You need to have done your homework beforehand. You cannot make a professional cold call without knowing at least the name of the person you are trying to reach otherwise you create problems with the gatekeepers. People are far too savvy to pass on calls that begin, “Can you put me through to your head of marketing, please?” It’s pure laziness not to find out the names. It always has been. These days, tools like LinkedIn and Twitter can help you find out those names. And if you don’t do that, you’re daft.

The secret of generating new business via telesales is always put quality before quantity. Before you call anyone, look at the person you will be speaking to on-line through sites such as LinkedIn, Twitter and Facebook.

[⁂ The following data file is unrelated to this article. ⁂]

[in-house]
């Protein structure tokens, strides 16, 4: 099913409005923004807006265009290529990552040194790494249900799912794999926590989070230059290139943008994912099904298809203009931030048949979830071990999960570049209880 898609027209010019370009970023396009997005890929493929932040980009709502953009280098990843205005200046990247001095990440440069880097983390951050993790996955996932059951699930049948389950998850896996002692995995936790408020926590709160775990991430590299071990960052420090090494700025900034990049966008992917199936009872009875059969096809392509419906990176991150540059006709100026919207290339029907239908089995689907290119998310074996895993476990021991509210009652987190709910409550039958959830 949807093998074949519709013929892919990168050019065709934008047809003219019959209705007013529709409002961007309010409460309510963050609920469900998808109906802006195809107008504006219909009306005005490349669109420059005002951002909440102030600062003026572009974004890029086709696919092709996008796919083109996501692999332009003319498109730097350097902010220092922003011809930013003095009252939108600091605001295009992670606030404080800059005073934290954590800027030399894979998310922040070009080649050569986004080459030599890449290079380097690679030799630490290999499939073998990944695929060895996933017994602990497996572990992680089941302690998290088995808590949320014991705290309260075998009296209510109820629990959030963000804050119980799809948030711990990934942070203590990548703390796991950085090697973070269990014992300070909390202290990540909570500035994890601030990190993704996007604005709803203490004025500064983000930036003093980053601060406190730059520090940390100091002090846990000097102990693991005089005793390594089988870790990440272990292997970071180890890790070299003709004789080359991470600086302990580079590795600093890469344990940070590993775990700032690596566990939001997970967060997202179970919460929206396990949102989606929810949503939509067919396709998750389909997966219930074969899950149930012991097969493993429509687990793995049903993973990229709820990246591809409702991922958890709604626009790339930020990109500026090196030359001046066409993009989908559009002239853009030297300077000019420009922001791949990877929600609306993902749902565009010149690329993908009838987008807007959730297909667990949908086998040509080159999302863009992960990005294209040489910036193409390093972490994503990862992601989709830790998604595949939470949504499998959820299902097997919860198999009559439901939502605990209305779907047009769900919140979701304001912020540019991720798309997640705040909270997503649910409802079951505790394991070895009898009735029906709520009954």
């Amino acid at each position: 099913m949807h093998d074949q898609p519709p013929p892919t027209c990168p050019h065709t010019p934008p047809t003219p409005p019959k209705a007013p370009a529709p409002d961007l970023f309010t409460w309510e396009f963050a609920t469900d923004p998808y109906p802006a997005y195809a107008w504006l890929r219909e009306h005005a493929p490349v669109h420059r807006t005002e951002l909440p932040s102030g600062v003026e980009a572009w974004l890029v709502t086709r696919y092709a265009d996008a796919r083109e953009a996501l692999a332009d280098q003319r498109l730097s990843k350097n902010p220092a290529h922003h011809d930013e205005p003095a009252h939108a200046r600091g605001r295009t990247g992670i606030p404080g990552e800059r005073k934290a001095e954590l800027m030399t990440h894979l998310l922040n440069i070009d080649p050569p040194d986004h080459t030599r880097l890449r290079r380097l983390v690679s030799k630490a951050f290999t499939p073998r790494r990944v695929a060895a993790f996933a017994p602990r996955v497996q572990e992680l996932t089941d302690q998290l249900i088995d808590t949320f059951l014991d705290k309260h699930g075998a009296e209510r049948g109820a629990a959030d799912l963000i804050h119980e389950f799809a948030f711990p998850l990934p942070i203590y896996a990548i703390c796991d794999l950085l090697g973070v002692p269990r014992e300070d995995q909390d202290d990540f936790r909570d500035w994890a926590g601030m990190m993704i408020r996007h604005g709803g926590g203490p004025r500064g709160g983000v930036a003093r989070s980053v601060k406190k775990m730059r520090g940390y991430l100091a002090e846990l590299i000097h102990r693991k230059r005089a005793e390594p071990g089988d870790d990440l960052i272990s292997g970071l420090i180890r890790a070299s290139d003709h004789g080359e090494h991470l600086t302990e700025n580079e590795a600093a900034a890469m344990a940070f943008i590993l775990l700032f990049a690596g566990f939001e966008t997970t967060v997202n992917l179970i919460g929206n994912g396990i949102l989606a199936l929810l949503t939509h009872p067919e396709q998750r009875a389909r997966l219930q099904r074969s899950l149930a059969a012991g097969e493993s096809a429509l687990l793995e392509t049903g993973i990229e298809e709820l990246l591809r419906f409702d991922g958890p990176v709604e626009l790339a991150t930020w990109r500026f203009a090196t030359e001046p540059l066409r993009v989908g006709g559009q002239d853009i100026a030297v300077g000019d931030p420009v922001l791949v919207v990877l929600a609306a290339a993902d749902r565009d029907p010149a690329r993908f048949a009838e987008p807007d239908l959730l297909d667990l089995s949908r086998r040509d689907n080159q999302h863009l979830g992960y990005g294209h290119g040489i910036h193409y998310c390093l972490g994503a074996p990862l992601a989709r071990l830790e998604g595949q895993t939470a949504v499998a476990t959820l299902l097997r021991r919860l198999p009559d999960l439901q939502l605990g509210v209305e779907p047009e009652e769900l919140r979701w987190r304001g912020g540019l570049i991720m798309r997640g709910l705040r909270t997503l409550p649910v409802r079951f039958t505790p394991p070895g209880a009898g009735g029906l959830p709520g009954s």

It’s also incredibly important to motivate your sales team when it comes to cold calling. There’s still stigma attached to the practice, even on the sales floors themselves. It’s often the new kid or the unfortunate exec that’s missed their sales target that gets saddled with cold calling duties. People often view cold calling as a punishment for not getting sales from the usual channels.

Every single sales person should be doing some element of cold calling.

 

 

15 Top tips for mastering the art of the cold call

  1. Remember that gatekeepers are your allies not your foes. For example: Be pleasant to whoever picks up the phone or is guarding when cold calling.
  2. You need to develop various strategies on how to get the gatekeeper on your side. You can politely ask the gatekeeper “if you could help me?” will help you get the information you looking for such as the name and best time to contact the right person you are looking for.
  3. Try to do the cold calling during morning times if possible. That’s the best time to reach the decision makers directly and morning is the time when people feel energetic and productive.
  4. Learning the name of the gatekeeper and being friendly when calling helps you bypassing them.